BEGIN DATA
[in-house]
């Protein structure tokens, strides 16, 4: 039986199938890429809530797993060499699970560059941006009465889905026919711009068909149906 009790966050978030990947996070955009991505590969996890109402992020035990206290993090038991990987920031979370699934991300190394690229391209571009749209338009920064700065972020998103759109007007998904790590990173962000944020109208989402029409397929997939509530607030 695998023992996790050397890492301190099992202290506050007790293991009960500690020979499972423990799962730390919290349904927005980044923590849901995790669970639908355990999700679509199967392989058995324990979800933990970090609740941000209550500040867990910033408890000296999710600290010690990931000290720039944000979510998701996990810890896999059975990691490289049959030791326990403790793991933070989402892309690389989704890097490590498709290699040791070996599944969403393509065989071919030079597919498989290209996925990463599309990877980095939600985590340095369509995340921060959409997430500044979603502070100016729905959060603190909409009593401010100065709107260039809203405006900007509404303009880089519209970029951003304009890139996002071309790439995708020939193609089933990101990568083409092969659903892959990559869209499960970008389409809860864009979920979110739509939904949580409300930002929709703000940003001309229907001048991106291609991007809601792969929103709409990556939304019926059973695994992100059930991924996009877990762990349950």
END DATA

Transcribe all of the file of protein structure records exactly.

[in-house]
């Protein structure tokens, strides 16, 4: 039986199938890429809530797993060499699970560059941006009465889905026919711009068909149906 009790966050978030990947996070955009991505590969996890109402992020035990206290993090038991990987920031979370699934991300190394690229391209571009749209338009920064700065972020998103759109007007998904790590990173962000944020109208989402029409397929997939509530607030 695998023992996790050397890492301190099992202290506050007790293991009960500690020979499972423990799962730390919290349904927005980044923590849901995790669970639908355990999700679509199967392989058995324990979800933990970090609740941000209550500040867990910033408890000296999710600290010690990931000290720039944000979510998701996990810890896999059975990691490289049959030791326990403790793991933070989402892309690389989704890097490590498709290699040791070996599944969403393509065989071919030079597919498989290209996925990463599309990877980095939600985590340095369509995340921060959409997430500044979603502070100016729905959060603190909409009593401010100065709107260039809203405006900007509404303009880089519209970029951003304009890139996002071309790439995708020939193609089933990101990568083409092969659903892959990559869209499960970008389409809860864009979920979110739509939904949580409300930002929709703000940003001309229907001048991106291609991007809601792969929103709409990556939304019926059973695994992100059930991924996009877990762990349950």